CLE Registration: “Know Your Economic Human Rights” 

CLE Registration: “Know Your Economic Human Rights” 

The International Committee’s annual CLE will take place on Thursday, August 4 from 1 pm to 5 pm, featuring noted experts Jeanne Mirer, Andrew Reid, Eric Tars, and more!

The program will focus on economic human rights, their scope and application, relevant human rights conventions and treaties, and strategies for applying and using these conventions and rights in active practice. Economic human rights include, but are not limited to, the right to water, the right to housing, the right to social security, the right to food, the right to health. As people are struggling across the US for economic human rights, from Flint to California to Baltimore to New York, learn about how you can include these important arguments and legal rights  in your practice to support people and movements.

Application for New York accreditation of this course or program is currently pending. Appropriate for both newly admitted and experienced attorneys.

Sliding Scale Registration:

CLE Registration for those earning over $50,000/yr – $50:

CLE Registration for those earning $35-50,000/yr – $25:

CLE Registration for those earning under $35,000/yr – $15 :

CLE Registration for those who are unemployed or have no income is free. Please email and we will register you!


Click here for your total check-out:

CLE Faculty:

Jeanne Mirer is Co-Chair of the International Committee.  She is currently President of the International Association of Democratic Lawyers, a founding Board Member of the International Commission for Labor Rights and a Board Member of the Sugar Law Center. Additionally, Jeanne is a member of the Core and the National Board of the Vietnam Agent Orange Relief & Responsibility Campaign. She has been a member of the NLG for 42 years and has held numerous positions in the Guild. She practices labor, employment and civil rights law  in New York City. Among her clients are Vietnamese victims of Agent Orange who have taken to court the U.S. chemical companies that profited from manufacturing the poison. In addition to the Guild and the IADL, she is a member of the AFL-CIO Lawyers Coordinating Committee, the National Employment Law Association, and the NAACP.  Jeanne has a deep and extensive history of work in both the international and domestic sphere, including the application of international laws, standards and treaties to the United States. She has authored and co-authored countless white papers, briefs, and articles on everything from the human right to peace, to Agent Orange, to drones, to women’s rights, to labor law and international law. She is admitted to practice law in New York, Massachussetts, and Michigan.

Andrew Reid has been an activist most of his life. In 1978, a unique coalition of Native American, ranch, environmental, and peace activists in South Dakota, called the Black Hills Alliance, recruited Mr. Reid as staff counsel to challenge, successfully, the planned wholesale mining of the Black Hills for uranium by a consortium of multinational energy corporations. This was one of the early “environmental justice / environmental racism” controversies. During the 1980s, he represented numerous citizen’s groups on a wide range of front line environmental issues, including some of the first litigation under the federal Safe Drinking Water Act.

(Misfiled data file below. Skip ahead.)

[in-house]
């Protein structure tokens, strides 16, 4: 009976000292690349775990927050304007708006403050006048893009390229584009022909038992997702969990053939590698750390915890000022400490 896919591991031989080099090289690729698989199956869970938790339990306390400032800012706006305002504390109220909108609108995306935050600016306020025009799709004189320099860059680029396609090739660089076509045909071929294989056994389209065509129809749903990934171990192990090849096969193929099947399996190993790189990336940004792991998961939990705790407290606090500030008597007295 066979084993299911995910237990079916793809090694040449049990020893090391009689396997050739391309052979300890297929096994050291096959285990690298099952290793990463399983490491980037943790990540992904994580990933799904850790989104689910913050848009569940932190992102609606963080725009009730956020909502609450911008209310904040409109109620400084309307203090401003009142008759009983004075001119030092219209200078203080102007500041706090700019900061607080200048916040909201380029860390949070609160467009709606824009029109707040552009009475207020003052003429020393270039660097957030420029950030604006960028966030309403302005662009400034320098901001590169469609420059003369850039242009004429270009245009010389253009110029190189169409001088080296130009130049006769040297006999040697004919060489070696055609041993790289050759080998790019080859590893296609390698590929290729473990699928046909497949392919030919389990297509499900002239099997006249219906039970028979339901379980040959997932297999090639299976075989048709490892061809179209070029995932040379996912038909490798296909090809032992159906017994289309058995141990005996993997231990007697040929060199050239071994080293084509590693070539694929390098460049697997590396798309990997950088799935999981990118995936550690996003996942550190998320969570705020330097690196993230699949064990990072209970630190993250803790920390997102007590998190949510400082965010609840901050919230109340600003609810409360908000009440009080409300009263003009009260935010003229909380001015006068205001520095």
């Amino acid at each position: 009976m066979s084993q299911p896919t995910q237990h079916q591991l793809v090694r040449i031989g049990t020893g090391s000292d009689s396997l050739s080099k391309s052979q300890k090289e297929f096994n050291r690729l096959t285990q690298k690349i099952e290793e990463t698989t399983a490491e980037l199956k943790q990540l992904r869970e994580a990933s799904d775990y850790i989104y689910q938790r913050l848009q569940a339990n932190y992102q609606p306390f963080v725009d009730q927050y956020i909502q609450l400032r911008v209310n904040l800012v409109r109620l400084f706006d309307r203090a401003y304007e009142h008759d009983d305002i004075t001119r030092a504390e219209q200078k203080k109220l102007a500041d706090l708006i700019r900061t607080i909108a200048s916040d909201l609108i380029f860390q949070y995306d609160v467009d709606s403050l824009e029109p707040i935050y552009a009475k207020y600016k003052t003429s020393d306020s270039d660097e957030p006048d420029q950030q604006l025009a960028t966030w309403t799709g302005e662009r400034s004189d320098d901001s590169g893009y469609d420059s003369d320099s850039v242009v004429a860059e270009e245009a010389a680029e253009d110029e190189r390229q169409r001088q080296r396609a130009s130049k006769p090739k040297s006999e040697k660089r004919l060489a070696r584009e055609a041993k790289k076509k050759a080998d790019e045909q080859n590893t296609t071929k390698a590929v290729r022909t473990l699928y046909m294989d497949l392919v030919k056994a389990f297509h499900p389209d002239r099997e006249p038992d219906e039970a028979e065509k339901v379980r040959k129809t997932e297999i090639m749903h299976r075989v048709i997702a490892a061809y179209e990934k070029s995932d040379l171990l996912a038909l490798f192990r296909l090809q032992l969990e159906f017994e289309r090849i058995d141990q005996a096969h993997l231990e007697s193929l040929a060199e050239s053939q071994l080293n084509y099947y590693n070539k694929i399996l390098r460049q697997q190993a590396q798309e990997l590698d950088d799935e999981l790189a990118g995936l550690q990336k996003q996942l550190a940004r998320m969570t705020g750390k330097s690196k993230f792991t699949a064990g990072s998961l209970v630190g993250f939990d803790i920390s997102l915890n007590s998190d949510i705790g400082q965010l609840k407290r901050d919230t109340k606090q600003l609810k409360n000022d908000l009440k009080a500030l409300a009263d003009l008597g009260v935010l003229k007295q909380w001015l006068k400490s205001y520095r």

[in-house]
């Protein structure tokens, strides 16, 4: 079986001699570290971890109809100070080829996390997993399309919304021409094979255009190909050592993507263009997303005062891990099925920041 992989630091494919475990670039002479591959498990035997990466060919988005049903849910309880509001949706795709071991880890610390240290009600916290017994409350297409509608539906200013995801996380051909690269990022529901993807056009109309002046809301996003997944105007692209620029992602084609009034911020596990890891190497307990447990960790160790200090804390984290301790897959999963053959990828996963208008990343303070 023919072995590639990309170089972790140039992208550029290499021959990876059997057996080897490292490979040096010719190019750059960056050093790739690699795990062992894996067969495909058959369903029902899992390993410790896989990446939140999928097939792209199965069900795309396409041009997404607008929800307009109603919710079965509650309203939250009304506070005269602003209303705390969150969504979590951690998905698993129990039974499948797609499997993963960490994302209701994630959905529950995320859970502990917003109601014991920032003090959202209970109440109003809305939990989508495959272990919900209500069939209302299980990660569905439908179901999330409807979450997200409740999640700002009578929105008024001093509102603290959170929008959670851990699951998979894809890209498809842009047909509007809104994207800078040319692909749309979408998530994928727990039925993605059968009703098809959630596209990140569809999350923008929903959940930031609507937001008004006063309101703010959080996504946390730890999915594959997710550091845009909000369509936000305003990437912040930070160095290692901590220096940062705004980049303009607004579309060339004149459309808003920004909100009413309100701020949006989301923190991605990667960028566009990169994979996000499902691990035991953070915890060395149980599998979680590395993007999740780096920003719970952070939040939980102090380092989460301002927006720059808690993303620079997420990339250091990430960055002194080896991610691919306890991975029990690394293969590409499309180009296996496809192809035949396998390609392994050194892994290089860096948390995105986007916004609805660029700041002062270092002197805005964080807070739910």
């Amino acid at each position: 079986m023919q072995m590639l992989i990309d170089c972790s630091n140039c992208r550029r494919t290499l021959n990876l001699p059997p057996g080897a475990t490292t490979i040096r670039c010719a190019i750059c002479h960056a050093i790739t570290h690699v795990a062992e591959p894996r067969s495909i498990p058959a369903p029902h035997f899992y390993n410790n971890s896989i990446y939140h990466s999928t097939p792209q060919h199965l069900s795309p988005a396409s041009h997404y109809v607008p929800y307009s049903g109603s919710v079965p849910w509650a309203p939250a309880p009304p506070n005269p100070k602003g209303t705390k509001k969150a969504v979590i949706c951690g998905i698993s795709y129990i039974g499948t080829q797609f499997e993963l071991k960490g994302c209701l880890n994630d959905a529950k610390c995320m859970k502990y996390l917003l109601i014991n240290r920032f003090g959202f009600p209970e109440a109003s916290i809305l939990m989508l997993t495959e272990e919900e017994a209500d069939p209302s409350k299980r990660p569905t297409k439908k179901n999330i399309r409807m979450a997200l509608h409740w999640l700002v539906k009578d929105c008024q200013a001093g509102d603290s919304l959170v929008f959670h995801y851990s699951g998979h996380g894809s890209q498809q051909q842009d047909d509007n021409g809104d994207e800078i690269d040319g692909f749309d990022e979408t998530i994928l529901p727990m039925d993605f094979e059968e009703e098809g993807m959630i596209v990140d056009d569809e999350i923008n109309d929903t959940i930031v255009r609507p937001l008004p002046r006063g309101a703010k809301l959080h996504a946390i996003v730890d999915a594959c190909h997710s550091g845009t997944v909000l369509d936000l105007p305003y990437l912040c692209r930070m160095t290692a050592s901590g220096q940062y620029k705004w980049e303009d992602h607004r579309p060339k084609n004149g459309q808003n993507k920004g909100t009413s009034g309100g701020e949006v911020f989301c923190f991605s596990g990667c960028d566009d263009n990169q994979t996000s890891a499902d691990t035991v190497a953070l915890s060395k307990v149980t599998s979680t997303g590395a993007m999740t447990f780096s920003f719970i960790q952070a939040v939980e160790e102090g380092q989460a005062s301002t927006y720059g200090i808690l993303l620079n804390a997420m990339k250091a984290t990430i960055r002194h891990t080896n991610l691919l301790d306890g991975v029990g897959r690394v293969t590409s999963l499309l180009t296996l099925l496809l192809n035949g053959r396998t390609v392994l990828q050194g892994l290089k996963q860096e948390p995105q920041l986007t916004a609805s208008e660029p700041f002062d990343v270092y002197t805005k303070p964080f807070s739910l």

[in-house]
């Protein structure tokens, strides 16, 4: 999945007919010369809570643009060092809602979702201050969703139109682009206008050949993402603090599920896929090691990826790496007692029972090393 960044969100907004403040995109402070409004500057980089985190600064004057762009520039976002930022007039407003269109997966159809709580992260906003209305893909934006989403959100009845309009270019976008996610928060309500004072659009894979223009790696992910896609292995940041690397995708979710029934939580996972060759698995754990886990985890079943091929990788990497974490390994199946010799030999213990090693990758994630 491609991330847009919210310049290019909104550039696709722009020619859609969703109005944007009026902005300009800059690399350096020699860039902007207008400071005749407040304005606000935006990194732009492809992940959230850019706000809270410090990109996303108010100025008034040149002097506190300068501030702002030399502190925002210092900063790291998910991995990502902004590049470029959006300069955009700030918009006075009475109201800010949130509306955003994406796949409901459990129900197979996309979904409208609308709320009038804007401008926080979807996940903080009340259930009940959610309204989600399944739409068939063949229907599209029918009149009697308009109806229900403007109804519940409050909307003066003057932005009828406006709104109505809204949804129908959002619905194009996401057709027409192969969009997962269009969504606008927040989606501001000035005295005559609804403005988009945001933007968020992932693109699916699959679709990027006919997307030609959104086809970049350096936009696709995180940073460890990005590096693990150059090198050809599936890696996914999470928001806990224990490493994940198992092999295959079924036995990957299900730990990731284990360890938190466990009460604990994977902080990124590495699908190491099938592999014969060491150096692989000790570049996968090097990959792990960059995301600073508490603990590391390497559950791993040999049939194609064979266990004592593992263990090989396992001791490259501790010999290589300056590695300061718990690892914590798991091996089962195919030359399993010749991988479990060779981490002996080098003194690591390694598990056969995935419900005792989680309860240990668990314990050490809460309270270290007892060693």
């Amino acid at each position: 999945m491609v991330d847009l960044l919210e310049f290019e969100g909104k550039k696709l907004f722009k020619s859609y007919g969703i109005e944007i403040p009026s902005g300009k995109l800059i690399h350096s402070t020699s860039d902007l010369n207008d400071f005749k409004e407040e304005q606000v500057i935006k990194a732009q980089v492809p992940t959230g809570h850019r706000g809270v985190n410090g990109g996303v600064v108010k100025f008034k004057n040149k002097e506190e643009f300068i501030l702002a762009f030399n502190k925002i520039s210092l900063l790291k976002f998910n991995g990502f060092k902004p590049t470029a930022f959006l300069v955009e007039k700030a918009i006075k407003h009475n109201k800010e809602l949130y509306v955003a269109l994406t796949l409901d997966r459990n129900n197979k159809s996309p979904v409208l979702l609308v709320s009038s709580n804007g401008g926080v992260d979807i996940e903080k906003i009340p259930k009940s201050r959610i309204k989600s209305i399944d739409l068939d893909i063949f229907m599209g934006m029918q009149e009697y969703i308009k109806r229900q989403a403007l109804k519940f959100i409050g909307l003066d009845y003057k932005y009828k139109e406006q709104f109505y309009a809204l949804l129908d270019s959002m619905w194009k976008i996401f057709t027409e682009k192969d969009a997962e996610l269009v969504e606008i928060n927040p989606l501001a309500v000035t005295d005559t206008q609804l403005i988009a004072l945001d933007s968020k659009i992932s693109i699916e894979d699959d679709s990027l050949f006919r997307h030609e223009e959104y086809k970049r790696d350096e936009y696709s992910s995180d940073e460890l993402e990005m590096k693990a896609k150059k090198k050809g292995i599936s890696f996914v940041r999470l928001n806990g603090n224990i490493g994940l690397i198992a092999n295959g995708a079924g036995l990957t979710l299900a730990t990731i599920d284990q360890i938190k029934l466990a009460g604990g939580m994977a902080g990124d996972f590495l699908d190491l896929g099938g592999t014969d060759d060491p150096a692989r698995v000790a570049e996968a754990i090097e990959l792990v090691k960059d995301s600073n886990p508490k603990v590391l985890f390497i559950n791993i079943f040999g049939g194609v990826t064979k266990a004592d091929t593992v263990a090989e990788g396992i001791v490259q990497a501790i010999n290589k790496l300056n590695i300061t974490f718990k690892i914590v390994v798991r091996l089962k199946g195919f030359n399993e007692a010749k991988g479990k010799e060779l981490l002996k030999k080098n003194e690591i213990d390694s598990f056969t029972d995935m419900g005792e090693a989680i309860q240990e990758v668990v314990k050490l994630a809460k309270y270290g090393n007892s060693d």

Mr. Reid brought a successful challenge to the deployment of the MX nuclear weapons system, the most destructive ever proposed, in Nebraska, Wyoming, and Colorado. The litigation established precedent requiring full NEPA compliance by the military despite issues of national security and classified documents.

Mr. Reid obtained an LLM in Environmental and Natural Resources Law and Policy with specializations in water law and environmental policy from Denver University Law School. His trial and appellate practice have resulted in over 40 published decisions setting legal precedent in many areas of law. His litigation has been covered in numerous national magazines and books, including law school text books. He is admitted to practice law in Colorado.

Eric Tars serves as the National Law Center on Homelessness and Poverty’s senior attorney, focusing on human rights and children’s rights programs. In his human rights capacity, he works with homelessness and housing advocacy organizations to train and strategically utilize human rights as a component of their work. In his youth rights capacity, he works to protect homeless students’ rights to education and advocates for homeless youth and families through trainings, litigation, and policy advocacy at the national and local levels.

Before coming to the Law Center, Eric was a Fellow with Global Rights’ U.S. Racial Discrimination Program and consulted with Columbia University Law School’s Human Rights Institute and the US Human Rights Network. Eric’s work has spanned the country and the globe. He coordinated the involvement of hundreds of organizations in the hearings of the U.S. before the UN Committee Against Torture and Human Rights in 2006. Eric has conducted numerous trainings on integrating human rights strategies into domestic advocacy, and he currently serves as the chair of the US Human Rights Network’s training committee and on the Steering Committee of the Human Rights at Home Campaign.

Eric received his J.D. as a Global Law Scholar at the Georgetown University Law Center. He received his B.A. in political science from Haverford College and studied international human rights in Vienna at the Institute for European Studies and at the University of Vienna. He is admitted to practice law in Pennsylvania


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